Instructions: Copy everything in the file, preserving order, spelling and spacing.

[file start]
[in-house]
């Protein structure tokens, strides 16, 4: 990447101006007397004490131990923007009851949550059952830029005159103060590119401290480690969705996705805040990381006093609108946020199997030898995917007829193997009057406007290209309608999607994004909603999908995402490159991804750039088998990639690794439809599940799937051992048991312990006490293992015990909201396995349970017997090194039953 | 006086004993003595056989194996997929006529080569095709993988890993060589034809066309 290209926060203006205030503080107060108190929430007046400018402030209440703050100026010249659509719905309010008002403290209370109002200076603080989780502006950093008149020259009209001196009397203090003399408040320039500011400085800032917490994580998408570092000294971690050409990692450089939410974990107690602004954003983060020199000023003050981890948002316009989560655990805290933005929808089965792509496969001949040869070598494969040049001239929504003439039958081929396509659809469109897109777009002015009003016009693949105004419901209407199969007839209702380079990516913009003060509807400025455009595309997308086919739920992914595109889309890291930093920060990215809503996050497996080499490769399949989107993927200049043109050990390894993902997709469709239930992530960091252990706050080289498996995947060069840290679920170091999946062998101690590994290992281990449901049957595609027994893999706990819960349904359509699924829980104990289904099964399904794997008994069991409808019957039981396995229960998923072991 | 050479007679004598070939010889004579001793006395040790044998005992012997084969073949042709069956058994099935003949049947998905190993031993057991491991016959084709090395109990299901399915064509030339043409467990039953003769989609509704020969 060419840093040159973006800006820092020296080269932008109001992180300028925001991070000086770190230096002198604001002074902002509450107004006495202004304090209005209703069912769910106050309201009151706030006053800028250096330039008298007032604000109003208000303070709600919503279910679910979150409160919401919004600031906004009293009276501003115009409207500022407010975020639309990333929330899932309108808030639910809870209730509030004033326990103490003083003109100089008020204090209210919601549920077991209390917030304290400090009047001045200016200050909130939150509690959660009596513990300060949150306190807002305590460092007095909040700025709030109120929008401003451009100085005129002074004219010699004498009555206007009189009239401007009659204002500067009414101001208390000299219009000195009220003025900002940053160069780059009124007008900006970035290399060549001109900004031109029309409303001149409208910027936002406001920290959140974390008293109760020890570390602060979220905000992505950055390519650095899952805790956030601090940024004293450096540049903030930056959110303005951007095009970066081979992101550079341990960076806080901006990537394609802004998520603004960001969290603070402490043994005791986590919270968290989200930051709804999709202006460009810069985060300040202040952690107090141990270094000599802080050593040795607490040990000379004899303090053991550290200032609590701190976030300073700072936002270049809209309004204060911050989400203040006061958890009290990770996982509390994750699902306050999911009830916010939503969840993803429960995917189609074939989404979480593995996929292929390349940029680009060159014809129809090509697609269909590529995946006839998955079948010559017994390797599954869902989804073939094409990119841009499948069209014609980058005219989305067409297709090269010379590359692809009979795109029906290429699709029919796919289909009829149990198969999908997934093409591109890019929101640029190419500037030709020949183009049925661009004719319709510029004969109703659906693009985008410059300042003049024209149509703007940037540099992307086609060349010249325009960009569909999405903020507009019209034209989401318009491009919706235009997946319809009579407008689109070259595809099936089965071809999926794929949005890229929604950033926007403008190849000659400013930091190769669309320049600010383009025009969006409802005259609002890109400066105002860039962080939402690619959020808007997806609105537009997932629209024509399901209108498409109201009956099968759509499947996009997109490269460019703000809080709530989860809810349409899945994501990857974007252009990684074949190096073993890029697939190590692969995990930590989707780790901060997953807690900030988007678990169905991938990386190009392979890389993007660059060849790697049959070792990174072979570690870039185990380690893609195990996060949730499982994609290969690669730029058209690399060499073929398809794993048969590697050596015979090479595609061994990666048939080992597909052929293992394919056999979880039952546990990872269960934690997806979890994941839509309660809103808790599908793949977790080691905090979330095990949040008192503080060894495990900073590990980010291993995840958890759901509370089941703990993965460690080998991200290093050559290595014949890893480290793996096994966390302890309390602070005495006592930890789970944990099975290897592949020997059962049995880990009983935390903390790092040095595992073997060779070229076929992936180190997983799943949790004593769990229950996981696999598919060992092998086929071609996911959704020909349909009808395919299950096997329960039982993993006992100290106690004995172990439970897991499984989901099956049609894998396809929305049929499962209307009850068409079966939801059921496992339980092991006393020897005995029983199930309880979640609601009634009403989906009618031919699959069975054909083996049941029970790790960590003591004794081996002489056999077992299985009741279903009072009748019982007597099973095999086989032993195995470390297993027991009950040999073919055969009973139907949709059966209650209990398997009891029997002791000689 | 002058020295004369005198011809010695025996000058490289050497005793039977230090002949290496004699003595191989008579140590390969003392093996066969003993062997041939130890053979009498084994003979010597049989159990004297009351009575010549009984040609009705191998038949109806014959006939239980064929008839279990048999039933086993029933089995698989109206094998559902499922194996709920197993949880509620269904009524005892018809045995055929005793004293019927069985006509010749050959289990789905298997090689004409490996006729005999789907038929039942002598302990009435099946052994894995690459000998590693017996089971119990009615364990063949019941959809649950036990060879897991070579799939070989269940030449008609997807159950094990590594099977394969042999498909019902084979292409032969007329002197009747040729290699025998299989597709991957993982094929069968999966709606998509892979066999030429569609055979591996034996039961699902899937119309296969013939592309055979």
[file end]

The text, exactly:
[in-house]
């Protein structure tokens, strides 16, 4: 990447101006007397004490131990923007009851949550059952830029005159103060590119401290480690969705996705805040990381006093609108946020199997030898995917007829193997009057406007290209309608999607994004909603999908995402490159991804750039088998990639690794439809599940799937051992048991312990006490293992015990909201396995349970017997090194039953 | 006086004993003595056989194996997929006529080569095709993988890993060589034809066309 290209926060203006205030503080107060108190929430007046400018402030209440703050100026010249659509719905309010008002403290209370109002200076603080989780502006950093008149020259009209001196009397203090003399408040320039500011400085800032917490994580998408570092000294971690050409990692450089939410974990107690602004954003983060020199000023003050981890948002316009989560655990805290933005929808089965792509496969001949040869070598494969040049001239929504003439039958081929396509659809469109897109777009002015009003016009693949105004419901209407199969007839209702380079990516913009003060509807400025455009595309997308086919739920992914595109889309890291930093920060990215809503996050497996080499490769399949989107993927200049043109050990390894993902997709469709239930992530960091252990706050080289498996995947060069840290679920170091999946062998101690590994290992281990449901049957595609027994893999706990819960349904359509699924829980104990289904099964399904794997008994069991409808019957039981396995229960998923072991 | 050479007679004598070939010889004579001793006395040790044998005992012997084969073949042709069956058994099935003949049947998905190993031993057991491991016959084709090395109990299901399915064509030339043409467990039953003769989609509704020969 060419840093040159973006800006820092020296080269932008109001992180300028925001991070000086770190230096002198604001002074902002509450107004006495202004304090209005209703069912769910106050309201009151706030006053800028250096330039008298007032604000109003208000303070709600919503279910679910979150409160919401919004600031906004009293009276501003115009409207500022407010975020639309990333929330899932309108808030639910809870209730509030004033326990103490003083003109100089008020204090209210919601549920077991209390917030304290400090009047001045200016200050909130939150509690959660009596513990300060949150306190807002305590460092007095909040700025709030109120929008401003451009100085005129002074004219010699004498009555206007009189009239401007009659204002500067009414101001208390000299219009000195009220003025900002940053160069780059009124007008900006970035290399060549001109900004031109029309409303001149409208910027936002406001920290959140974390008293109760020890570390602060979220905000992505950055390519650095899952805790956030601090940024004293450096540049903030930056959110303005951007095009970066081979992101550079341990960076806080901006990537394609802004998520603004960001969290603070402490043994005791986590919270968290989200930051709804999709202006460009810069985060300040202040952690107090141990270094000599802080050593040795607490040990000379004899303090053991550290200032609590701190976030300073700072936002270049809209309004204060911050989400203040006061958890009290990770996982509390994750699902306050999911009830916010939503969840993803429960995917189609074939989404979480593995996929292929390349940029680009060159014809129809090509697609269909590529995946006839998955079948010559017994390797599954869902989804073939094409990119841009499948069209014609980058005219989305067409297709090269010379590359692809009979795109029906290429699709029919796919289909009829149990198969999908997934093409591109890019929101640029190419500037030709020949183009049925661009004719319709510029004969109703659906693009985008410059300042003049024209149509703007940037540099992307086609060349010249325009960009569909999405903020507009019209034209989401318009491009919706235009997946319809009579407008689109070259595809099936089965071809999926794929949005890229929604950033926007403008190849000659400013930091190769669309320049600010383009025009969006409802005259609002890109400066105002860039962080939402690619959020808007997806609105537009997932629209024509399901209108498409109201009956099968759509499947996009997109490269460019703000809080709530989860809810349409899945994501990857974007252009990684074949190096073993890029697939190590692969995990930590989707780790901060997953807690900030988007678990169905991938990386190009392979890389993007660059060849790697049959070792990174072979570690870039185990380690893609195990996060949730499982994609290969690669730029058209690399060499073929398809794993048969590697050596015979090479595609061994990666048939080992597909052929293992394919056999979880039952546990990872269960934690997806979890994941839509309660809103808790599908793949977790080691905090979330095990949040008192503080060894495990900073590990980010291993995840958890759901509370089941703990993965460690080998991200290093050559290595014949890893480290793996096994966390302890309390602070005495006592930890789970944990099975290897592949020997059962049995880990009983935390903390790092040095595992073997060779070229076929992936180190997983799943949790004593769990229950996981696999598919060992092998086929071609996911959704020909349909009808395919299950096997329960039982993993006992100290106690004995172990439970897991499984989901099956049609894998396809929305049929499962209307009850068409079966939801059921496992339980092991006393020897005995029983199930309880979640609601009634009403989906009618031919699959069975054909083996049941029970790790960590003591004794081996002489056999077992299985009741279903009072009748019982007597099973095999086989032993195995470390297993027991009950040999073919055969009973139907949709059966209650209990398997009891029997002791000689 | 002058020295004369005198011809010695025996000058490289050497005793039977230090002949290496004699003595191989008579140590390969003392093996066969003993062997041939130890053979009498084994003979010597049989159990004297009351009575010549009984040609009705191998038949109806014959006939239980064929008839279990048999039933086993029933089995698989109206094998559902499922194996709920197993949880509620269904009524005892018809045995055929005793004293019927069985006509010749050959289990789905298997090689004409490996006729005999789907038929039942002598302990009435099946052994894995690459000998590693017996089971119990009615364990063949019941959809649950036990060879897991070579799939070989269940030449008609997807159950094990590594099977394969042999498909019902084979292409032969007329002197009747040729290699025998299989597709991957993982094929069968999966709606998509892979066999030429569609055979591996034996039961699902899937119309296969013939592309055979």